For example, across the whole U.S. population, in a given month, one child in three hundred will skip a meal because of the family's lack of money for food. One child in a thousand will go a whole day without eating for the same reason.

But that isn't the point. The discussion is supposed to be about what poor households experience. If you are trying to make the point that poor children hardly ever really go hungry you can't count the stats of the entire population.

Secondly, many of the references can't be located.

Thirdly, many of the references have notes stating that Heritage Foundation did some calculations based on various charts. this is a problem because they cannot independently verify their stats and they neglect to explain how they made the calculations. They do not list their methods. This is a major problem.

Fourthly, many of the references are self-referential. The author refers to other papers he's written for Heritage in which he makes similar claims. He does this 7 times. You can't quote yourself as a source of independent data and authority, unless you have actually done some independent scholarly research, done actual studies, presented your work for peer review, etc. You can't quote your previous opinion pieces as evidence for objective claims.

If you are writing a paper all of your information should be able to be located and independently verified. Anyone should be able to read through references to the work you are citing and be able to find it themselves.

At this point I would say that we are arguing about facts which may not even be facts, which is disturbing to say the least. How many people will take this paper at face value? Probably many.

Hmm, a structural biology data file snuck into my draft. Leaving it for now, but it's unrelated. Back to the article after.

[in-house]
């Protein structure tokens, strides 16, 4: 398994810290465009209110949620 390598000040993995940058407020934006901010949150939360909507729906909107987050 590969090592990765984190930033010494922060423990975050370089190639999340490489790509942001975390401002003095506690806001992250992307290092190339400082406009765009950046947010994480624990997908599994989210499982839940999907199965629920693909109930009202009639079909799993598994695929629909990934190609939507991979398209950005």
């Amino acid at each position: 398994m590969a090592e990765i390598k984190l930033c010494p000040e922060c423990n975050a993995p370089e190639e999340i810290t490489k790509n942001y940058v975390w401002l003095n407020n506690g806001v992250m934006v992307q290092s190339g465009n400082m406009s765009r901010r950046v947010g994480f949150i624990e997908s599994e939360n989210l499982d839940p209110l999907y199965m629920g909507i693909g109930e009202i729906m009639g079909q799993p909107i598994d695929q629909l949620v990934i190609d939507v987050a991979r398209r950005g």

And...this relates to the original post. A chart was provided for discussion with a great big disclaimer that there probably wasn't any actual hard data or analysis behind it, and that it was about as valuable as horoscopes. And yet, even saying that it probably didn't mean anything the discussion continued as if it might be credible.

Why? Why discuss a topic that has no credence as if it does? The answer to that question and what it makes me personally wonder about what was underlying the discussion is the root of my frustration.


I have been direct and confrontational, not condescending. I have been so because I felt the need to disagree loudly and firmly about where that Heritage link goes.


I really don't care if you have contempt for me or my comments. If I knew you in real life and thought you were occasionally prejudicial in your comments, I would probably roll my eyes, hold my tongue and move on. I didn't do that here because there is difference between someone making a passing comment I disagree with and someone actively promoting a point of view (through that Heritage link) that I believe is unjust and dubious.

I have said all that I have to say from my personal point of view and my opinion. I don't regret what I have expressed in that regard.

RichardJohnson said...

Teri, I take it that you have nothing to say about my response to this comment of yours:
You are the one who brought their nationality into it. It is a very different thing to say that someone was taken advantage of because they are from another culture and that is part of the reason they made a bad decision. That is a completely different argument.

I can understand why you don't, because you got thoroughly Fisked.